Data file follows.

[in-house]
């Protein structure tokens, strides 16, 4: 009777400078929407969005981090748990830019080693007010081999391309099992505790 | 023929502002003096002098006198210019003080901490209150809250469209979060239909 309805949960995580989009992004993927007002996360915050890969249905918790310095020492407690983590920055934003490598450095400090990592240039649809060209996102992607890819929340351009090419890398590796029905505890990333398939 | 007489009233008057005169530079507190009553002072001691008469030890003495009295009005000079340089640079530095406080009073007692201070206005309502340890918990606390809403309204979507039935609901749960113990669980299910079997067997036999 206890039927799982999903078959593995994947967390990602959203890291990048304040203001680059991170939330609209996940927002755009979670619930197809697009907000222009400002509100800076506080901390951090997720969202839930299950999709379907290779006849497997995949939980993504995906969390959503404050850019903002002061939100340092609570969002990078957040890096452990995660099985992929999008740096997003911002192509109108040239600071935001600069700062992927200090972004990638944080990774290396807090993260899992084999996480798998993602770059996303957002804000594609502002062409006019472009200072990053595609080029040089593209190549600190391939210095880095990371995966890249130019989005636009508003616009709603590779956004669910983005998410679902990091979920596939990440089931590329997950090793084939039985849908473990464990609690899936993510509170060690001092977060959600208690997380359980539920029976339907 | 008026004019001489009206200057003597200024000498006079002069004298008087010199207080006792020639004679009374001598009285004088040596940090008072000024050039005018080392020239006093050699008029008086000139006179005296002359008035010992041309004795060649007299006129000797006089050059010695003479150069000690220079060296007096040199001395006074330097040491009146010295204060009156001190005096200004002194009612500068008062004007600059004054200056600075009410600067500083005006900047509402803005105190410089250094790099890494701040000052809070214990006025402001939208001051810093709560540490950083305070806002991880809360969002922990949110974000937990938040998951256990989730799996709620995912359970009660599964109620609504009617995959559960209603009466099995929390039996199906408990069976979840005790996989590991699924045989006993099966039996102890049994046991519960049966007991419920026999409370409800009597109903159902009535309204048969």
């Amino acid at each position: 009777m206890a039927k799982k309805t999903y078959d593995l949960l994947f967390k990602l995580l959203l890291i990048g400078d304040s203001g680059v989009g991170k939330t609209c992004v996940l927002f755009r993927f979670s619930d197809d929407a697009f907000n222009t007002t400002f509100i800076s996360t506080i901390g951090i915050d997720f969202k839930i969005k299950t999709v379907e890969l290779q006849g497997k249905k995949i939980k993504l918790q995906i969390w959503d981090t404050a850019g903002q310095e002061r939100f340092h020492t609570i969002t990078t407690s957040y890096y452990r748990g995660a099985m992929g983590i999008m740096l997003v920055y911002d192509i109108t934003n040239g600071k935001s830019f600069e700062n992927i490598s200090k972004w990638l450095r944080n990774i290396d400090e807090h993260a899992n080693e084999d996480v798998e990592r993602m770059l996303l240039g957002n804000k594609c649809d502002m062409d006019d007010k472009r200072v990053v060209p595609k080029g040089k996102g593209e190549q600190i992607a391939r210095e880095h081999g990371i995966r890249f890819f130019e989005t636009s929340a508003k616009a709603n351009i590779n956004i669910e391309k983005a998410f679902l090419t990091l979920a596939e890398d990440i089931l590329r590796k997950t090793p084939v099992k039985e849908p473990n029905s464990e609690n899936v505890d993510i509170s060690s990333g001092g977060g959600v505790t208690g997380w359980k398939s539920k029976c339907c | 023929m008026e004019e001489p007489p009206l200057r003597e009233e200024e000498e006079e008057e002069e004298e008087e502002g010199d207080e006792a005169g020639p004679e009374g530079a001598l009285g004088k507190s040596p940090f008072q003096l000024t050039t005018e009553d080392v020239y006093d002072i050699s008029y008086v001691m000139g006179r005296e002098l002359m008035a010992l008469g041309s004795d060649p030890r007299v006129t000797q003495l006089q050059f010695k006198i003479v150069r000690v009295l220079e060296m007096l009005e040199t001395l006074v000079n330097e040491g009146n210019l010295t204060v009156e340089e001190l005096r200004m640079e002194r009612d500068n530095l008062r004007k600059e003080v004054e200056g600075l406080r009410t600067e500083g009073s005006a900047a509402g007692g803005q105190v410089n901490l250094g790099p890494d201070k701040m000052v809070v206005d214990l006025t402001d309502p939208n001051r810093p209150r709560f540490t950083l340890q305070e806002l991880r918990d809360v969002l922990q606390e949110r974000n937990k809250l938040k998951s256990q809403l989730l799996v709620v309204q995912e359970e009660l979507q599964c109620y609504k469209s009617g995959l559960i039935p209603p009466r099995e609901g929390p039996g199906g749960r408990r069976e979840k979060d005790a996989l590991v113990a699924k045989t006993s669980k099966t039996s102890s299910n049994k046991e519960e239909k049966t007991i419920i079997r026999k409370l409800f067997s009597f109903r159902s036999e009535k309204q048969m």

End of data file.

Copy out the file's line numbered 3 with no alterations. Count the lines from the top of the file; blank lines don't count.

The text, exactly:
């Amino acid at each position: 009777m206890a039927k799982k309805t999903y078959d593995l949960l994947f967390k990602l995580l959203l890291i990048g400078d304040s203001g680059v989009g991170k939330t609209c992004v996940l927002f755009r993927f979670s619930d197809d929407a697009f907000n222009t007002t400002f509100i800076s996360t506080i901390g951090i915050d997720f969202k839930i969005k299950t999709v379907e890969l290779q006849g497997k249905k995949i939980k993504l918790q995906i969390w959503d981090t404050a850019g903002q310095e002061r939100f340092h020492t609570i969002t990078t407690s957040y890096y452990r748990g995660a099985m992929g983590i999008m740096l997003v920055y911002d192509i109108t934003n040239g600071k935001s830019f600069e700062n992927i490598s200090k972004w990638l450095r944080n990774i290396d400090e807090h993260a899992n080693e084999d996480v798998e990592r993602m770059l996303l240039g957002n804000k594609c649809d502002m062409d006019d007010k472009r200072v990053v060209p595609k080029g040089k996102g593209e190549q600190i992607a391939r210095e880095h081999g990371i995966r890249f890819f130019e989005t636009s929340a508003k616009a709603n351009i590779n956004i669910e391309k983005a998410f679902l090419t990091l979920a596939e890398d990440i089931l590329r590796k997950t090793p084939v099992k039985e849908p473990n029905s464990e609690n899936v505890d993510i509170s060690s990333g001092g977060g959600v505790t208690g997380w359980k398939s539920k029976c339907c | 023929m008026e004019e001489p007489p009206l200057r003597e009233e200024e000498e006079e008057e002069e004298e008087e502002g010199d207080e006792a005169g020639p004679e009374g530079a001598l009285g004088k507190s040596p940090f008072q003096l000024t050039t005018e009553d080392v020239y006093d002072i050699s008029y008086v001691m000139g006179r005296e002098l002359m008035a010992l008469g041309s004795d060649p030890r007299v006129t000797q003495l006089q050059f010695k006198i003479v150069r000690v009295l220079e060296m007096l009005e040199t001395l006074v000079n330097e040491g009146n210019l010295t204060v009156e340089e001190l005096r200004m640079e002194r009612d500068n530095l008062r004007k600059e003080v004054e200056g600075l406080r009410t600067e500083g009073s005006a900047a509402g007692g803005q105190v410089n901490l250094g790099p890494d201070k701040m000052v809070v206005d214990l006025t402001d309502p939208n001051r810093p209150r709560f540490t950083l340890q305070e806002l991880r918990d809360v969002l922990q606390e949110r974000n937990k809250l938040k998951s256990q809403l989730l799996v709620v309204q995912e359970e009660l979507q599964c109620y609504k469209s009617g995959l559960i039935p209603p009466r099995e609901g929390p039996g199906g749960r408990r069976e979840k979060d005790a996989l590991v113990a699924k045989t006993s669980k099966t039996s102890s299910n049994k046991e519960e239909k049966t007991i419920i079997r026999k409370l409800f067997s009597f109903r159902s036999e009535k309204q048969m």